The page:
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The History of Don Quixote de la Mancha

Into which Cardenio had withdrawn

unlucky knight-errant come

into my house; I wish, for my part, I had never seen him, for he has been a dear guest to me. He and his man, his horse and his ass went away last time without paying me a cross for their supper, their bed, their litter and provender; and all, forsooth, because he was seeking adventures. What, in the wide world, have we to do with his statutes of chivalry? If they oblige him not to pay, they should oblige him not to eat neither. It was upon this score that the other fellow took away my good tail; it is clean spoiled, the hair is all torn off, and my husband can never use it again. And now to come upon me again with destroying my wine-skins, and spilling my liquor. But I will be paid, so I will, to the last maravedis, or I will disown my name, and forswear my mother." Her honest maid Maritornes seconded her fury; but Master Curate stopped their mouths by promising that he would see them satisfied for their wine and their skins, but especially for the tail which they made such a clatter about. Dorothea comforted Sancho, assuring him that whenever it appeared that his master had killed the giant, and restored her to her dominions, he should be sure of the best earldom in her disposal. With this he buckled up again, and vowed "that he himself had seen the giant's head, by the same token that it had a beard that reached down to his middle; and if it could not be found, it must be hid by witchcraft, for every thing went by enchantment in that house, as he had found to his cost when
he was there before." Dorothea answered that she believed him; and desired him to pluck up his spirits, for all things would be well.


_Containing an account of many surprising accidents in the inn._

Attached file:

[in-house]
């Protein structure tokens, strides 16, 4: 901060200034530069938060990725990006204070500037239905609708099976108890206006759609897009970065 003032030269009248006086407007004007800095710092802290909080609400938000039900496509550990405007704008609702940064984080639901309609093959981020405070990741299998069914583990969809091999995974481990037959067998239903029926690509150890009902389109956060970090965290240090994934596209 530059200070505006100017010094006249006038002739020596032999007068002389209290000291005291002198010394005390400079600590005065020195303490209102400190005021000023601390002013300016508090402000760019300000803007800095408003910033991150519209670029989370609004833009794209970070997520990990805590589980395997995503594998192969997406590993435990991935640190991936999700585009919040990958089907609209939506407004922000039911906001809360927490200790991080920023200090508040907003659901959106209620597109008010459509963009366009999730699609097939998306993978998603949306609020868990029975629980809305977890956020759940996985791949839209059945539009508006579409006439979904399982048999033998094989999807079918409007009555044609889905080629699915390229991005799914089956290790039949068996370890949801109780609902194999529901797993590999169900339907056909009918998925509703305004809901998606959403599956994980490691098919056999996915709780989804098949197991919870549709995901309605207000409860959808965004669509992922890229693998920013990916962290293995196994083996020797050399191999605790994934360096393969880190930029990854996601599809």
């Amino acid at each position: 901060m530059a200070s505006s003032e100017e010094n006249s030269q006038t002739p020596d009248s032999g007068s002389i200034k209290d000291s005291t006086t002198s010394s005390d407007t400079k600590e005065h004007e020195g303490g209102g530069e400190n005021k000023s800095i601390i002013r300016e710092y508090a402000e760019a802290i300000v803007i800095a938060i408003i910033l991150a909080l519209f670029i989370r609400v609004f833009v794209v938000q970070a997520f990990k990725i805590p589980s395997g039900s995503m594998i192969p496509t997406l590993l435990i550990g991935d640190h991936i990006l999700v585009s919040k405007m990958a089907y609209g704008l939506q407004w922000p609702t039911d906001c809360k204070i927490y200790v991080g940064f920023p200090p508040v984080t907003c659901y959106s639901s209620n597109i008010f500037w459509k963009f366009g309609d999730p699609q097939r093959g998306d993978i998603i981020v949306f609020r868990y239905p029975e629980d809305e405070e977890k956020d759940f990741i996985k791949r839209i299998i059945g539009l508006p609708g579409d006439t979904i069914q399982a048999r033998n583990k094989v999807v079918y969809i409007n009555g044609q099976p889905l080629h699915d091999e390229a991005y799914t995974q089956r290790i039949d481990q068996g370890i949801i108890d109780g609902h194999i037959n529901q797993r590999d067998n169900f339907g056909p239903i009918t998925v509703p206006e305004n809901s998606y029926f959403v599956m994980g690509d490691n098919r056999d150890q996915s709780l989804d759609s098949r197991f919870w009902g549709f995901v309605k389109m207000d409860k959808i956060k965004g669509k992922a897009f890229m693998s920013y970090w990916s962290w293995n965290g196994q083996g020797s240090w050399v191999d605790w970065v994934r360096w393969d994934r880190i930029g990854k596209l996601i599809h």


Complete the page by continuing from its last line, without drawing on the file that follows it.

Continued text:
At the same time the innkeeper, who stood at the door, seeing company coming, "More guests," cried he; "a brave jolly troop, on my word. If they stop here, we may rejoice." "What are they?" said Cardenio. "Four men," said the host, "on horseback, with black masks on their faces, and armed with lances and targets; a lady too all in white, that rides single and masked; and two running footmen." "Are they near?" said the curate. "Just at the door," replied the innkeeper. Hearing this, Dorothea veiled herself, and Cardenio had just time enough to step into the next room, where Don Quixote lay, when the strangers came into the yard. The four horsemen, who made a very genteel appearance, dismounted and went to help down the lady, whom one of them taking in his arms, carried into the house, where he seated her in a chair by the chamber-door, into which Cardenio had withdrawn. All this was done without discovering their faces, or speaking a word; only the lady, as she sat down in the chair, breathed out a deep sigh, and let her arms sink down in a weak and fainting posture. The curate, marking their odd

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